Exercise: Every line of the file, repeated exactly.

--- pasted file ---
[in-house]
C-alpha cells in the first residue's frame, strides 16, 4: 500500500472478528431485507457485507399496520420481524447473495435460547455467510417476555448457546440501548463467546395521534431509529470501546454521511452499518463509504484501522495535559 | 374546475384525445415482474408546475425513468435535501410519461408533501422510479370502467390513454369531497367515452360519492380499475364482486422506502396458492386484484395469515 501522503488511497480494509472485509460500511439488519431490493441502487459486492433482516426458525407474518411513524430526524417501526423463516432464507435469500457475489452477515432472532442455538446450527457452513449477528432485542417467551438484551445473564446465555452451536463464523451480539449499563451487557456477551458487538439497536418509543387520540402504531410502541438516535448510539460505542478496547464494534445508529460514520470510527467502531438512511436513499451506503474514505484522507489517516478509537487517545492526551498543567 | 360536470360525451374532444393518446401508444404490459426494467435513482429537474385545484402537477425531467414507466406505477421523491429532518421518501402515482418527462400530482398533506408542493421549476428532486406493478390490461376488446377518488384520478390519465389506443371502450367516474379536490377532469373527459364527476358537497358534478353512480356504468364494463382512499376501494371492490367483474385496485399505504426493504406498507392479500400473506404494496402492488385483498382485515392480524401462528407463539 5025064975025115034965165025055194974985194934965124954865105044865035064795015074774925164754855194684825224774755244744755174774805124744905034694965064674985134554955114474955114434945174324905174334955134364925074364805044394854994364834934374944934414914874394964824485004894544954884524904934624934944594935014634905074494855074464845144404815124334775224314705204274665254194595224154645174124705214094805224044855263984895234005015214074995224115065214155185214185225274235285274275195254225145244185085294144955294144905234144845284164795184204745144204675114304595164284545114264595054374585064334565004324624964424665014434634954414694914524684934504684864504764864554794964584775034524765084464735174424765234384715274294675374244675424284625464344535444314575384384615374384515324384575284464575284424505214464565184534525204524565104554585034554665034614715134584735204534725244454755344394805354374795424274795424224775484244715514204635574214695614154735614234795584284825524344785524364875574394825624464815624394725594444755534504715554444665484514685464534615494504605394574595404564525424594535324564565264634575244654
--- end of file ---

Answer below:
[in-house]
C-alpha cells in the first residue's frame, strides 16, 4: 500500500472478528431485507457485507399496520420481524447473495435460547455467510417476555448457546440501548463467546395521534431509529470501546454521511452499518463509504484501522495535559 | 374546475384525445415482474408546475425513468435535501410519461408533501422510479370502467390513454369531497367515452360519492380499475364482486422506502396458492386484484395469515 501522503488511497480494509472485509460500511439488519431490493441502487459486492433482516426458525407474518411513524430526524417501526423463516432464507435469500457475489452477515432472532442455538446450527457452513449477528432485542417467551438484551445473564446465555452451536463464523451480539449499563451487557456477551458487538439497536418509543387520540402504531410502541438516535448510539460505542478496547464494534445508529460514520470510527467502531438512511436513499451506503474514505484522507489517516478509537487517545492526551498543567 | 360536470360525451374532444393518446401508444404490459426494467435513482429537474385545484402537477425531467414507466406505477421523491429532518421518501402515482418527462400530482398533506408542493421549476428532486406493478390490461376488446377518488384520478390519465389506443371502450367516474379536490377532469373527459364527476358537497358534478353512480356504468364494463382512499376501494371492490367483474385496485399505504426493504406498507392479500400473506404494496402492488385483498382485515392480524401462528407463539 5025064975025115034965165025055194974985194934965124954865105044865035064795015074774925164754855194684825224774755244744755174774805124744905034694965064674985134554955114474955114434945174324905174334955134364925074364805044394854994364834934374944934414914874394964824485004894544954884524904934624934944594935014634905074494855074464845144404815124334775224314705204274665254194595224154645174124705214094805224044855263984895234005015214074995224115065214155185214185225274235285274275195254225145244185085294144955294144905234144845284164795184204745144204675114304595164284545114264595054374585064334565004324624964424665014434634954414694914524684934504684864504764864554794964584775034524765084464735174424765234384715274294675374244675424284625464344535444314575384384615374384515324384575284464575284424505214464565184534525204524565104554585034554665034614715134584735204534725244454755344394805354374795424274795424224775484244715514204635574214695614154735614234795584284825524344785524364875574394825624464815624394725594444755534504715554444665484514685464534615494504605394574595404564525424594535324564565264634575244654